Kentucky Refuses to Name Citizens in Gambling Litigation

24th December 2009 7:55 am GMT

Having asked the Franklin County Circuit court last week to add the names of U.S citizens and companies to the lawsuit that seeks the forfeiture of 141 Internet gaming domain names, lawyers representing the Commonwealth of Kentucky have steadfastly refused to identify any of the new individuals targeted, despite numerous requests from attorneys representing iMEGA.

In response to one such request, William C. Hurt Jr., a lawyer from Hurt, Crosbie & May in Lexington, wrote that no one had the right to any information or even to challenge the motion.

"I do not believe anyone has standing to file a response or motion to strike," Hurt wrote, despite a January 2009 ruling by the Kentucky Court of Appeals that successfully blocked the seizure of the domains. "In any case, the appeal of this case is merely an interlocutory appeal of a denial of a motion to intervene. I am unaware of any authority to the effect that this divests the circuit court of jurisdiction," said Hurt.

Lawyers representing the Commonwealth of Kentucky have appealed that verdict and a decision from the Kentucky Supreme Court is expected sometime early next year.

"These lawyers lost a very public battle with us in the Court of Appeals, and probably sense the same result from the State Supreme Court, so they'll do anything to keep this thing alive," Joe Brennan Jr., Chairman of iMEGA said. "They were counting on a big payday from our members, in the form of settlements to get their own property back, but it doesn't look like that's going to happen.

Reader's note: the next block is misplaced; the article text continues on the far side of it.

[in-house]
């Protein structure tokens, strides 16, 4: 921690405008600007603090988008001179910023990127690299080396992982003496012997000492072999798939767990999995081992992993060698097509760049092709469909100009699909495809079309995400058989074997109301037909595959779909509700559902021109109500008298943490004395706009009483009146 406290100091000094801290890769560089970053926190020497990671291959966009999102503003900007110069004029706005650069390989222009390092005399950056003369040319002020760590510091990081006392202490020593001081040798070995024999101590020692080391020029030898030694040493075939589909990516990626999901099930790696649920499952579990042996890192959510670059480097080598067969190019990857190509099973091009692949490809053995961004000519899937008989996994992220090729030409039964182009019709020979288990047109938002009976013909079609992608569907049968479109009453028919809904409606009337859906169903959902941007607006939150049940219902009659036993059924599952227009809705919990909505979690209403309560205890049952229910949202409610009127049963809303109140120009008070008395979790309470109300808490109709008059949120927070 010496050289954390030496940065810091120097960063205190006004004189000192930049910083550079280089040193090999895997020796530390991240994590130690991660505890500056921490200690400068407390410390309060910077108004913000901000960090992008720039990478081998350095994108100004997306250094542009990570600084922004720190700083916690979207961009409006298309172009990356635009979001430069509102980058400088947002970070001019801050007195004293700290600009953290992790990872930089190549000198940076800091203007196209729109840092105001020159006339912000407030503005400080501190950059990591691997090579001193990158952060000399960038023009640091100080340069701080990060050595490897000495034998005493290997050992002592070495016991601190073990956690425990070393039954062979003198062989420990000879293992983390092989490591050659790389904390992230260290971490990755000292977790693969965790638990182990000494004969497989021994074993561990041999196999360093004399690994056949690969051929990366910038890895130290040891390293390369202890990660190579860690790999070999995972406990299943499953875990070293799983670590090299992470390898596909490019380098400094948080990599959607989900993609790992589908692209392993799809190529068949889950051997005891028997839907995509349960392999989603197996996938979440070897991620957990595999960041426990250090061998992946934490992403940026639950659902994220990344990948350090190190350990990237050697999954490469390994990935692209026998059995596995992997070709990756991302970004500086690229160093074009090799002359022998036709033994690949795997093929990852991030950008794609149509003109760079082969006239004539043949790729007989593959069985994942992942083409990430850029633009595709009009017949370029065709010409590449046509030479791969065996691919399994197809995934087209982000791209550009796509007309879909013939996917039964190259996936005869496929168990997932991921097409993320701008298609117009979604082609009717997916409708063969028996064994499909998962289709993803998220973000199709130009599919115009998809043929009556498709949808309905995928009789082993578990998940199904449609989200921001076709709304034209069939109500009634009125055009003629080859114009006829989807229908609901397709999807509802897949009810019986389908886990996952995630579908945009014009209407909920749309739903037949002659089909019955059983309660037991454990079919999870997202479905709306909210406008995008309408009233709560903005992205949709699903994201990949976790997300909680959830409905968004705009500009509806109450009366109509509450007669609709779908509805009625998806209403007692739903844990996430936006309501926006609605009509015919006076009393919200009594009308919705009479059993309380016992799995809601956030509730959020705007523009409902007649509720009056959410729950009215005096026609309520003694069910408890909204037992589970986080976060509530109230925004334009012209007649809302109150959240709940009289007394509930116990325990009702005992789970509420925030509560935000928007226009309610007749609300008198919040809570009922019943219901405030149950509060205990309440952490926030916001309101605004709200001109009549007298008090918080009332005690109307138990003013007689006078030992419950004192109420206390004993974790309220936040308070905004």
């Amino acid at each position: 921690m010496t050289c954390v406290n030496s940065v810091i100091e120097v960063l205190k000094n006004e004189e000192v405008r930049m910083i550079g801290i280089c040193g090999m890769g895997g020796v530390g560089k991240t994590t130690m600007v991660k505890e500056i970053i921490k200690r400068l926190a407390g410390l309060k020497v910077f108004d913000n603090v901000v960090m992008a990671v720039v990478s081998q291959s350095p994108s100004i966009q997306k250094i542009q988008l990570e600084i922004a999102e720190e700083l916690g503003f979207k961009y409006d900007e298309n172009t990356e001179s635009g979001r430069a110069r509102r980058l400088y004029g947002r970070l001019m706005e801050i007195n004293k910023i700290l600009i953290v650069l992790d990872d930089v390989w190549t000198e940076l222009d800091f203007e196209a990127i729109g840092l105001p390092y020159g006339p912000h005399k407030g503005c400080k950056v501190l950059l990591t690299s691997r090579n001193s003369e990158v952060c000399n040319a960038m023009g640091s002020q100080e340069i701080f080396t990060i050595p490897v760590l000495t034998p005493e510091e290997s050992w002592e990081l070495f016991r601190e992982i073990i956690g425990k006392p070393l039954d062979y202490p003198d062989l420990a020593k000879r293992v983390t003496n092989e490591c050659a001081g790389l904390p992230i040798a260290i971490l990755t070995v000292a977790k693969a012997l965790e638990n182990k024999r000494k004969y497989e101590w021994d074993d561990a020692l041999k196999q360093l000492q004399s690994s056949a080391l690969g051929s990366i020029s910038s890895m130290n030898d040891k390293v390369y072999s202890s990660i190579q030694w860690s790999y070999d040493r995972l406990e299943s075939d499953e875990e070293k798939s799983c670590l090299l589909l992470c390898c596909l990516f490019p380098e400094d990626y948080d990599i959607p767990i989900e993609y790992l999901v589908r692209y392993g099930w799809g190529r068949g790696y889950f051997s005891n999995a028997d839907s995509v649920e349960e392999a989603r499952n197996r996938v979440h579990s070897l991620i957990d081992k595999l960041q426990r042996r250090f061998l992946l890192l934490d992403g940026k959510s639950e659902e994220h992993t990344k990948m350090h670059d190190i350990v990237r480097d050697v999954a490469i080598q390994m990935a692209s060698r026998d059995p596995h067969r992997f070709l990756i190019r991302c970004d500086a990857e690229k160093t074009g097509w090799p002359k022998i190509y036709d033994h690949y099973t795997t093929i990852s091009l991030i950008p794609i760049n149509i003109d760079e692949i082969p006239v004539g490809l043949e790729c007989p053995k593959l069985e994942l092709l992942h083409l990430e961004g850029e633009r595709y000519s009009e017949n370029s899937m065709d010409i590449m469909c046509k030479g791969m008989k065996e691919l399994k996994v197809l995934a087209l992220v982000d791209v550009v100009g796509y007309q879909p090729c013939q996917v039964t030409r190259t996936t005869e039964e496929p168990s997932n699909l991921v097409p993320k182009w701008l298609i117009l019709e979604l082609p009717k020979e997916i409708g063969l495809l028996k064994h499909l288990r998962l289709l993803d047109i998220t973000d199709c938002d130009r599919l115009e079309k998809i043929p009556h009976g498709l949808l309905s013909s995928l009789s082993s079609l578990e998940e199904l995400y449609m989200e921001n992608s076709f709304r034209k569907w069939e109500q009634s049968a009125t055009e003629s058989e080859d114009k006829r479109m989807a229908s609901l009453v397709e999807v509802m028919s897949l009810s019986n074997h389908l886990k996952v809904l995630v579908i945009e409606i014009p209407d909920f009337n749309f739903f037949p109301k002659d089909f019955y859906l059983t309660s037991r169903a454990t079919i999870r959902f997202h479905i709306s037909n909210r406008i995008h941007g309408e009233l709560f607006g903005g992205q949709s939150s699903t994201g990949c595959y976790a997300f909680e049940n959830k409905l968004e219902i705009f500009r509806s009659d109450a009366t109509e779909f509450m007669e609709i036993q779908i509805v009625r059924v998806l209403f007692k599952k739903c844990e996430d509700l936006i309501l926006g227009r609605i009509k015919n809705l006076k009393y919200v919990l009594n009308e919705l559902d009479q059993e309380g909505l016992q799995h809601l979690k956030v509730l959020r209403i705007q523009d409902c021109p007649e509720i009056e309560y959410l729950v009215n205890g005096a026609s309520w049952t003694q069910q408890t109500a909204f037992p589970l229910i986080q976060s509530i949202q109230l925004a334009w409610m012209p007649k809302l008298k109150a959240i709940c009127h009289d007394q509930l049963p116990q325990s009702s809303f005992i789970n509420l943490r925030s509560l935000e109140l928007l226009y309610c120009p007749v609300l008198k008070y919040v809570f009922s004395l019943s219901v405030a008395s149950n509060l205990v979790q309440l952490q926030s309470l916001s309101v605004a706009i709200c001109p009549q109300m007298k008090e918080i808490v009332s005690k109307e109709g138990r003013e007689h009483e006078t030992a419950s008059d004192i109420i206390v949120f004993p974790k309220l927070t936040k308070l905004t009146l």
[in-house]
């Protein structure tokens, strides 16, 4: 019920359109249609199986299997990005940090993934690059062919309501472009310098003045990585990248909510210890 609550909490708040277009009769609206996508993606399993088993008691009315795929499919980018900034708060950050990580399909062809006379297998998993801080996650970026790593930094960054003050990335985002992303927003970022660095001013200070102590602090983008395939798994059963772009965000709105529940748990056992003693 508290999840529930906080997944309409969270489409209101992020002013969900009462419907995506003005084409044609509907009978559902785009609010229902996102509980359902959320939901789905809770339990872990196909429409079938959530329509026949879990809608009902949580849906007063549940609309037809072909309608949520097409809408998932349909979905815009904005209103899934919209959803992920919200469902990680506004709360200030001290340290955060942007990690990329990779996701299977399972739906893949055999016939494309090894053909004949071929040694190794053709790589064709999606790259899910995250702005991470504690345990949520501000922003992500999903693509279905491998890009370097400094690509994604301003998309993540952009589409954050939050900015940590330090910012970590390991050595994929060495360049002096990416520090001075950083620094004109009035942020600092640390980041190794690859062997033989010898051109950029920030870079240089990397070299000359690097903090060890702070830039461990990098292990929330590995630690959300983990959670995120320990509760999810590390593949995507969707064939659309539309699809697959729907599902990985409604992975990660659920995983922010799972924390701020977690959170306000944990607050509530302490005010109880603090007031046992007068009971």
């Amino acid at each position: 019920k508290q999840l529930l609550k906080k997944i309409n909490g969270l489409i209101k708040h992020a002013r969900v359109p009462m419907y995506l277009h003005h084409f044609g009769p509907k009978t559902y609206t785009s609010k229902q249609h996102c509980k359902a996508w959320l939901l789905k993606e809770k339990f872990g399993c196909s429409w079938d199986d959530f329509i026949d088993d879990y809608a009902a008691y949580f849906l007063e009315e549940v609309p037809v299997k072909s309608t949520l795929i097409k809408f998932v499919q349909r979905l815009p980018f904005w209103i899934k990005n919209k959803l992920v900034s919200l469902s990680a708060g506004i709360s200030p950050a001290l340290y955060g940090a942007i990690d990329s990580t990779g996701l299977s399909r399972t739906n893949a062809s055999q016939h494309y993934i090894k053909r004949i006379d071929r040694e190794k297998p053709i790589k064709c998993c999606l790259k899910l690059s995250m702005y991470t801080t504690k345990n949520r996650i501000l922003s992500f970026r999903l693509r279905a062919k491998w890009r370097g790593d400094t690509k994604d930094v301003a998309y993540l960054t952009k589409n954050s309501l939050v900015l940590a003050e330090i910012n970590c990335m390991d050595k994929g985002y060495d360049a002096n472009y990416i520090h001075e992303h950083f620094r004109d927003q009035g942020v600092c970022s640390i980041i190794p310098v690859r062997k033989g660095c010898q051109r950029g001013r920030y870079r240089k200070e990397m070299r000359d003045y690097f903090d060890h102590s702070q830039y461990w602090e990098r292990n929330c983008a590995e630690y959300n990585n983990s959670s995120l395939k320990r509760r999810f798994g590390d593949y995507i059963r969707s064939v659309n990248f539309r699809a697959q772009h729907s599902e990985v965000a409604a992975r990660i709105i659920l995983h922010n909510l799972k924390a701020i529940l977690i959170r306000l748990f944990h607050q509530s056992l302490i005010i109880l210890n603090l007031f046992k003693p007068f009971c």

"Since they don't get one nickel from the state to pursue this, it's clear that the drive for big money has taken over, and any sense of fair play or due process has gone out the window."

Responding to Hurt's claim that no one had standing to challenge the motion or to request the names of the new individuals added to the suit, Brennan said: "Their strategy all along was to ignore us every step of the way, even after the Court of Appeals recognized our standing and blocked their seizure efforts. They can stick their head in the sand, but we're not going anywhere, and frankly, neither is their attempt to seize these domain names."

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